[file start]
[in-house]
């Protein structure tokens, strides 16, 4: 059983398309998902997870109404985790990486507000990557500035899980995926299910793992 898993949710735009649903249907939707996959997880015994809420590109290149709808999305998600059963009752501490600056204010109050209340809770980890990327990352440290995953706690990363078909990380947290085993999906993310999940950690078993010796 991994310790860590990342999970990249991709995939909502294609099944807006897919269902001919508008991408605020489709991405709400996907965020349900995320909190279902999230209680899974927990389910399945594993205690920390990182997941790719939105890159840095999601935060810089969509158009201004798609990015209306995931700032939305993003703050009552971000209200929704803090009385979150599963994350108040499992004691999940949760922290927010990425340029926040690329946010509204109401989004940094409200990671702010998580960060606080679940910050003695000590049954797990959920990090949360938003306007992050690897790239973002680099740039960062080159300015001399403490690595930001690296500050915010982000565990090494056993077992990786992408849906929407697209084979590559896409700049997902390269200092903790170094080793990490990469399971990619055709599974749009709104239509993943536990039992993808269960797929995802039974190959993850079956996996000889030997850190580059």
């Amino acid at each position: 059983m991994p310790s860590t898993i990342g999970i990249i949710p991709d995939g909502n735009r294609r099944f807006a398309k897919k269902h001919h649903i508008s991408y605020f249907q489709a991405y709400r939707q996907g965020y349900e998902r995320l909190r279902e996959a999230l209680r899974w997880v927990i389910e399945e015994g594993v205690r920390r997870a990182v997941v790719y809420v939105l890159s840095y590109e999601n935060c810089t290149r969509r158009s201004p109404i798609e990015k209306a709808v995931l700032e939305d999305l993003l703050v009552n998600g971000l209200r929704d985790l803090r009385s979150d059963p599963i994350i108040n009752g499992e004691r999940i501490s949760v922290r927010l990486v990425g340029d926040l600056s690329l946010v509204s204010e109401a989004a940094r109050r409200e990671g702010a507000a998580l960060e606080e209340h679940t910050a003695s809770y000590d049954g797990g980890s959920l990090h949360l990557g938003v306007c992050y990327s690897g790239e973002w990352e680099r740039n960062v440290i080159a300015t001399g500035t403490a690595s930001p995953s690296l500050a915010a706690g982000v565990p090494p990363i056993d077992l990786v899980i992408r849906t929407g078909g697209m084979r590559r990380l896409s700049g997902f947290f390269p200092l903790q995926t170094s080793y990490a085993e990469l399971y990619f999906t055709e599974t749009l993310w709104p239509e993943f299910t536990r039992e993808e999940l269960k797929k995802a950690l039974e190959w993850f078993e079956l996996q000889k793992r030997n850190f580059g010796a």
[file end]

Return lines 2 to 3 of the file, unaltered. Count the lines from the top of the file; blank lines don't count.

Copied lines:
């Protein structure tokens, strides 16, 4: 059983398309998902997870109404985790990486507000990557500035899980995926299910793992 898993949710735009649903249907939707996959997880015994809420590109290149709808999305998600059963009752501490600056204010109050209340809770980890990327990352440290995953706690990363078909990380947290085993999906993310999940950690078993010796 991994310790860590990342999970990249991709995939909502294609099944807006897919269902001919508008991408605020489709991405709400996907965020349900995320909190279902999230209680899974927990389910399945594993205690920390990182997941790719939105890159840095999601935060810089969509158009201004798609990015209306995931700032939305993003703050009552971000209200929704803090009385979150599963994350108040499992004691999940949760922290927010990425340029926040690329946010509204109401989004940094409200990671702010998580960060606080679940910050003695000590049954797990959920990090949360938003306007992050690897790239973002680099740039960062080159300015001399403490690595930001690296500050915010982000565990090494056993077992990786992408849906929407697209084979590559896409700049997902390269200092903790170094080793990490990469399971990619055709599974749009709104239509993943536990039992993808269960797929995802039974190959993850079956996996000889030997850190580059």
């Amino acid at each position: 059983m991994p310790s860590t898993i990342g999970i990249i949710p991709d995939g909502n735009r294609r099944f807006a398309k897919k269902h001919h649903i508008s991408y605020f249907q489709a991405y709400r939707q996907g965020y349900e998902r995320l909190r279902e996959a999230l209680r899974w997880v927990i389910e399945e015994g594993v205690r920390r997870a990182v997941v790719y809420v939105l890159s840095y590109e999601n935060c810089t290149r969509r158009s201004p109404i798609e990015k209306a709808v995931l700032e939305d999305l993003l703050v009552n998600g971000l209200r929704d985790l803090r009385s979150d059963p599963i994350i108040n009752g499992e004691r999940i501490s949760v922290r927010l990486v990425g340029d926040l600056s690329l946010v509204s204010e109401a989004a940094r109050r409200e990671g702010a507000a998580l960060e606080e209340h679940t910050a003695s809770y000590d049954g797990g980890s959920l990090h949360l990557g938003v306007c992050y990327s690897g790239e973002w990352e680099r740039n960062v440290i080159a300015t001399g500035t403490a690595s930001p995953s690296l500050a915010a706690g982000v565990p090494p990363i056993d077992l990786v899980i992408r849906t929407g078909g697209m084979r590559r990380l896409s700049g997902f947290f390269p200092l903790q995926t170094s080793y990490a085993e990469l399971y990619f999906t055709e599974t749009l993310w709104p239509e993943f299910t536990r039992e993808e999940l269960k797929k995802a950690l039974e190959w993850f078993e079956l996996q000889k793992r030997n850190f580059g010796a």